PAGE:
Ahern, Cecelia. 2009. The Gift. HarperCollins. 302 pages.
If you were to stroll down the candy-cane facade of a suburban neighborhood early on Christmas morning, you couldn't help but observe how the houses in all their decorated, tinseled glory are akin to the presents that lie beneath the Christmas trees within. For each holds its secrets inside.
I've found you're either the type of reader that loves cozy-little-message-driven books about Christmas, or you're not. Me, I can take them or leave them.
This is definitely a message-driven Christmas book. A book about how precious time is. How life is meant to be lived in the moment and with purpose.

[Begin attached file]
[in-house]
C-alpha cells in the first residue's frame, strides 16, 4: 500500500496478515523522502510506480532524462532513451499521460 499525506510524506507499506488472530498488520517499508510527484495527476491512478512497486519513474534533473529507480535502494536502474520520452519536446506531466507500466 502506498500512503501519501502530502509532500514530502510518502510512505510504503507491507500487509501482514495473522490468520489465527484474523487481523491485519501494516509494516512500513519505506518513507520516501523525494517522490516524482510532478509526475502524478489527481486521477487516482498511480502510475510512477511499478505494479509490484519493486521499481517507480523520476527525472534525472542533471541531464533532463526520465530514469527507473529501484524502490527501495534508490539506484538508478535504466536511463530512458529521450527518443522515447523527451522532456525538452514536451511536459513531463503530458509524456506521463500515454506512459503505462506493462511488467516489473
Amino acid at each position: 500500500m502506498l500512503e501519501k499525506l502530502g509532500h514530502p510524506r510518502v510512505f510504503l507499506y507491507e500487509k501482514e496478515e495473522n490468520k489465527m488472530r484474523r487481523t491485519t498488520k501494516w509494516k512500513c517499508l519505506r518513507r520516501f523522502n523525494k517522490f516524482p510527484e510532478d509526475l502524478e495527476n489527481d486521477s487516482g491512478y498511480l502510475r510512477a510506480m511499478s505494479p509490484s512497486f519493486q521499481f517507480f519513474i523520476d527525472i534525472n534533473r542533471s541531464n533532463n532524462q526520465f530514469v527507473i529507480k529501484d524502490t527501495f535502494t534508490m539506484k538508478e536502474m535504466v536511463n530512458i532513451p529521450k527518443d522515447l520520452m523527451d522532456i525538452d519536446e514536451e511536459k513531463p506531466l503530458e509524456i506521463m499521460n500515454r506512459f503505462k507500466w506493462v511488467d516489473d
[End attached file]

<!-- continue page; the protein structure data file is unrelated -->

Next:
Lou, our non-hero hero, is always on the go. He jokes around that he'd like to be two or three places at once. That he has so much to do, so many places to be, so many people to meet, that there should be more of him. One year he gets an opportunity to do just that--to be multiple places all at the same time. But will he use this for good or bad? Can one man learn the value of time, of life, before it's too late?
This story is told within a frame, which is interesting in a way. It gives you a way to view the story with perspective. In this case, the story is being told by a cop or two to a teen boy with a troubled family life. He's been arrested for throwing a turkey through his dad's window. Can Lou's story help turn Turkey-Boy's life around?
A quick read. I don't know that it is the best Christmas-themed story I've ever read. But it was enjoyable. It has enough drama that it would make a good movie.
© Becky Laney of Becky's Book Reviews